Leaving your child with a babysitter can be a nerve-racking experience, especially in instances when you are going out of town. While there can be no way to ensure that an emergency won't arise, there are many things you can do to equip your babysitter to handle an array of possible situations. By leaving clear, detailed instructions with your babysitter, you can breathe a little easier knowing that she has all the knowledge she'll need to keep your child happy and safe while you're out of town.
Make a contact information sheet that includes cell phone numbers for you and your partner and the number where you'll be staying. Also provide your babysitter with the name, address and phone number of one or two relatives, neighbors or close friends she can contact in case you can't be reached. Local phone numbers for police, fire, hospital and poison control can also be included on this sheet.
Detail any medical information the babysitter might need to know about your child, such as food allergies or necessary medications. Inform her of any other health problems your child might have including asthma or diaper rash. Leave a photocopy of your child's health insurance card along with the name, address and phone number of his pediatrician. Depending on how long you'll be gone and how much trust you have in your babysitter, consider signing a health care authorization form that gives her permission to seek medical attention for your child.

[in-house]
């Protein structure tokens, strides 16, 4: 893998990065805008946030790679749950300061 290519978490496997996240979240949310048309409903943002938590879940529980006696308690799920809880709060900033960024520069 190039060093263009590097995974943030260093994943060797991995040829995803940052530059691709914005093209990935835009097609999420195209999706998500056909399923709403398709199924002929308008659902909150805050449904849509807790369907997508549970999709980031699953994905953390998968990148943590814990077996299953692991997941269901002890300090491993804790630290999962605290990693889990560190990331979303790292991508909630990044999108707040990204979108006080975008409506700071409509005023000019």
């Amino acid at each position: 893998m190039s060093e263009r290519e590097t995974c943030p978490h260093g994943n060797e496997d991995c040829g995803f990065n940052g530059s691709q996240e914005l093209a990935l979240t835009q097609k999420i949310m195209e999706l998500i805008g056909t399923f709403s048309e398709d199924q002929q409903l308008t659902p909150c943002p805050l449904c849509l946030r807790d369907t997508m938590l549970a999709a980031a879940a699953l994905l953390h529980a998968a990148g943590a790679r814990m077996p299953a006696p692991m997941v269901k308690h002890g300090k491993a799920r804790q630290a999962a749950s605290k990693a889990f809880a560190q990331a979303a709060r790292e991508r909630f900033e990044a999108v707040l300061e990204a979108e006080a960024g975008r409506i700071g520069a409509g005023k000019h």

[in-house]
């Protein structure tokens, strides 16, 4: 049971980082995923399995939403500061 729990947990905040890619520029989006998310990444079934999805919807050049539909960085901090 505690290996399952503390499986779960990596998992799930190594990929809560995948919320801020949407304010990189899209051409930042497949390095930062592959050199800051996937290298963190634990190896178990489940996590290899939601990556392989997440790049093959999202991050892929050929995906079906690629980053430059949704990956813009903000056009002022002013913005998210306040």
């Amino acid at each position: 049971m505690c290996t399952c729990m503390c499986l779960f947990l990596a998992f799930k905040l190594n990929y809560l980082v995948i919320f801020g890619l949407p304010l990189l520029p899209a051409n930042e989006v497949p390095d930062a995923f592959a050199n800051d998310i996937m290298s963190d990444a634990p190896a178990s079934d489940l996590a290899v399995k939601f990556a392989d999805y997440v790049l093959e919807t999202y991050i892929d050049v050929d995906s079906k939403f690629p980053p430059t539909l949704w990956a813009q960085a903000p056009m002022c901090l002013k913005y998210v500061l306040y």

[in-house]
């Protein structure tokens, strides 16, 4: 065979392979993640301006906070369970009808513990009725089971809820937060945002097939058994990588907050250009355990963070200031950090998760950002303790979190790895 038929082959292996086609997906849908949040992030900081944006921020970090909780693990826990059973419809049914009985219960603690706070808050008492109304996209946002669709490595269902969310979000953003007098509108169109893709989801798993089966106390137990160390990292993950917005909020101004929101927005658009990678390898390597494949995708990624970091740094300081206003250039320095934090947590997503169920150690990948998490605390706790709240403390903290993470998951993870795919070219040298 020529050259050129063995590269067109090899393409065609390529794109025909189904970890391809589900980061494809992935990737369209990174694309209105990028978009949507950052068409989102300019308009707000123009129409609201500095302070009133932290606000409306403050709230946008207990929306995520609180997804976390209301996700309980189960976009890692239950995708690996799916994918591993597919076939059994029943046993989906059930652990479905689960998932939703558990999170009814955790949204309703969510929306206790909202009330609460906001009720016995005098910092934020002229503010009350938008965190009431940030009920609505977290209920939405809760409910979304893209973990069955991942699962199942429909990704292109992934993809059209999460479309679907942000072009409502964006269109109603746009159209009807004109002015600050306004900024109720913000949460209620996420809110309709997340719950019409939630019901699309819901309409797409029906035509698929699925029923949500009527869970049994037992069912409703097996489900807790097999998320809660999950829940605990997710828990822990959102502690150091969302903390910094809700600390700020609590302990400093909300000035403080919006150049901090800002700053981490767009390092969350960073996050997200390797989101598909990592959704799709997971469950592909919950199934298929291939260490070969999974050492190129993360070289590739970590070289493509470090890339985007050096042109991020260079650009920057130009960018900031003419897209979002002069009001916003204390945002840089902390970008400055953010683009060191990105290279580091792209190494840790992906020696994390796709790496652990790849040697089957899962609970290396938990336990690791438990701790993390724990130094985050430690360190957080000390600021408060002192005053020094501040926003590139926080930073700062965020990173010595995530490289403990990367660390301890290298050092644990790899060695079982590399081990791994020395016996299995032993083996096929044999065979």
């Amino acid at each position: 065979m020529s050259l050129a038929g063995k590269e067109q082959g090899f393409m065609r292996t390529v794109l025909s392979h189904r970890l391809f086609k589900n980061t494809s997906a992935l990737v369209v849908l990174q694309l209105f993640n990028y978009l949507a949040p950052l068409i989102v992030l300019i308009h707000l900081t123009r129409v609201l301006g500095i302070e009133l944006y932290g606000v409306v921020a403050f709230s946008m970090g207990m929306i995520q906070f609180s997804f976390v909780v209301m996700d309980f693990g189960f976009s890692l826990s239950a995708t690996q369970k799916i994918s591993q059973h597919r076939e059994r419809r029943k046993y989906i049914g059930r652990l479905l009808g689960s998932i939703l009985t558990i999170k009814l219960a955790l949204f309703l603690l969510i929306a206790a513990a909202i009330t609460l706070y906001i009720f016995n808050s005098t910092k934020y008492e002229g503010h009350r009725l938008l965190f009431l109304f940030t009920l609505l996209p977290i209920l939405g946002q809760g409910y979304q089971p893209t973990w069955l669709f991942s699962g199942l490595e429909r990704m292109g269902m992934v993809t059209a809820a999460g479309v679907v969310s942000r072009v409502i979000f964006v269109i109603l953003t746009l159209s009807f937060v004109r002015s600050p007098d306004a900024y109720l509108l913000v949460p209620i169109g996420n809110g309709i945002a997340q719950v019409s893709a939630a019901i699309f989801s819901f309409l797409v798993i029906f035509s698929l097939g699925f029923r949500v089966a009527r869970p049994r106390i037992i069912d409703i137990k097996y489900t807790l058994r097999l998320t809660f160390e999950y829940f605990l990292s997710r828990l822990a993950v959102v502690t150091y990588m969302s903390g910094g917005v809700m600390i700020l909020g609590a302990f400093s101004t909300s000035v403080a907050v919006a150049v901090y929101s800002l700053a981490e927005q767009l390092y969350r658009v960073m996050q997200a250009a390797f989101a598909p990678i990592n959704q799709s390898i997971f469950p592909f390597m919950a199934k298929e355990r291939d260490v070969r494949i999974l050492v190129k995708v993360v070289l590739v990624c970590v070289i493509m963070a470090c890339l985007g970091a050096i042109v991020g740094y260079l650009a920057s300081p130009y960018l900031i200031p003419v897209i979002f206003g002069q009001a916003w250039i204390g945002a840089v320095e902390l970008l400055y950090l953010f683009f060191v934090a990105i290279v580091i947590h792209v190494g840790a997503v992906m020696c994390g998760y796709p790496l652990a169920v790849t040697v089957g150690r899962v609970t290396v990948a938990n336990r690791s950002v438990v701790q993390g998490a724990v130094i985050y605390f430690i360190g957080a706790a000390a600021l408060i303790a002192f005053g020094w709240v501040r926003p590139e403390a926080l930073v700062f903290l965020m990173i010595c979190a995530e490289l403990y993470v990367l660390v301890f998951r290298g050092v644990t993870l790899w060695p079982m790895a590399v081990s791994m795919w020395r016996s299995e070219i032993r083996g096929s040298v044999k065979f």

Familiarize your babysitter with your child's daily schedule. For younger kids, this should include meal times, nap times and nighttime routines, such as whether or not he bathes or listens to a story before bedtime. For older kids, let your babysitter know about school drop-off and pick-up, when homework needs to be completed, and any extracurricular activities she might be involved in.
Notify your babysitter of any restrictions or limitation there may be for her or your child. Make sure she knows what foods your child can and can't eat, as well as what food she is welcome to at your house. Let her know if there are certain television shows your child isn't allowed to watch or computer sites your child is restricted from visiting. Establish boundaries regarding home visitors and taking outings with your child.
Point out to your babysitter where the emergency exits, smoke detectors, fire extinguishers and first aid kits are in your house. Show her where the circuit breaker is in case of a power outage. If you have an emergency evacuation plan established with your child, inform your babysitter of that plan as well.
Along with verbally discussing your instructions with the babysitter, leave written instructions detailing everything you've gone over. That way, your babysitter will have something to reference if she forgets anything you've discussed.